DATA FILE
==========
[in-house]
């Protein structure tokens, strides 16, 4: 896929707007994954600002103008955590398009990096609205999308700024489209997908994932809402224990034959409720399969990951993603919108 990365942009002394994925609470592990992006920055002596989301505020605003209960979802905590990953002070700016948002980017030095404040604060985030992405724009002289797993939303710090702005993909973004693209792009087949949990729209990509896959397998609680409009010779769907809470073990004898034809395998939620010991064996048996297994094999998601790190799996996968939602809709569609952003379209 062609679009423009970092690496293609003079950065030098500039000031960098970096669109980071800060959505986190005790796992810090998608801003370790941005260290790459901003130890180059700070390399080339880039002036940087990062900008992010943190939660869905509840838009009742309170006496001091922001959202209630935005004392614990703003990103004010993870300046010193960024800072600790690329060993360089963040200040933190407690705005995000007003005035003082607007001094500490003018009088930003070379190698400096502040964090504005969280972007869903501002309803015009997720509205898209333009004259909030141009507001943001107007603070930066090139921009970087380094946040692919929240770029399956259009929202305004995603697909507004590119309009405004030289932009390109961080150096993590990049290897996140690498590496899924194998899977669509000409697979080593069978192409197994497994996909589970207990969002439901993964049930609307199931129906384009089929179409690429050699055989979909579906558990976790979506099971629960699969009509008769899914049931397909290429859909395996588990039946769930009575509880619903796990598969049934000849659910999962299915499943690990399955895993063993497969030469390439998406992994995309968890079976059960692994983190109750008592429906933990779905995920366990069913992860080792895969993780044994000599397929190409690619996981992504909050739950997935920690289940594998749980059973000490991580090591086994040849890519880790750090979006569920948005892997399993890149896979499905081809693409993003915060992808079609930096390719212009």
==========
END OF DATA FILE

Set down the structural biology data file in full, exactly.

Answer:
[in-house]
């Protein structure tokens, strides 16, 4: 896929707007994954600002103008955590398009990096609205999308700024489209997908994932809402224990034959409720399969990951993603919108 990365942009002394994925609470592990992006920055002596989301505020605003209960979802905590990953002070700016948002980017030095404040604060985030992405724009002289797993939303710090702005993909973004693209792009087949949990729209990509896959397998609680409009010779769907809470073990004898034809395998939620010991064996048996297994094999998601790190799996996968939602809709569609952003379209 062609679009423009970092690496293609003079950065030098500039000031960098970096669109980071800060959505986190005790796992810090998608801003370790941005260290790459901003130890180059700070390399080339880039002036940087990062900008992010943190939660869905509840838009009742309170006496001091922001959202209630935005004392614990703003990103004010993870300046010193960024800072600790690329060993360089963040200040933190407690705005995000007003005035003082607007001094500490003018009088930003070379190698400096502040964090504005969280972007869903501002309803015009997720509205898209333009004259909030141009507001943001107007603070930066090139921009970087380094946040692919929240770029399956259009929202305004995603697909507004590119309009405004030289932009390109961080150096993590990049290897996140690498590496899924194998899977669509000409697979080593069978192409197994497994996909589970207990969002439901993964049930609307199931129906384009089929179409690429050699055989979909579906558990976790979506099971629960699969009509008769899914049931397909290429859909395996588990039946769930009575509880619903796990598969049934000849659910999962299915499943690990399955895993063993497969030469390439998406992994995309968890079976059960692994983190109750008592429906933990779905995920366990069913992860080792895969993780044994000599397929190409690619996981992504909050739950997935920690289940594998749980059973000490991580090591086994040849890519880790750090979006569920948005892997399993890149896979499905081809693409993003915060992808079609930096390719212009």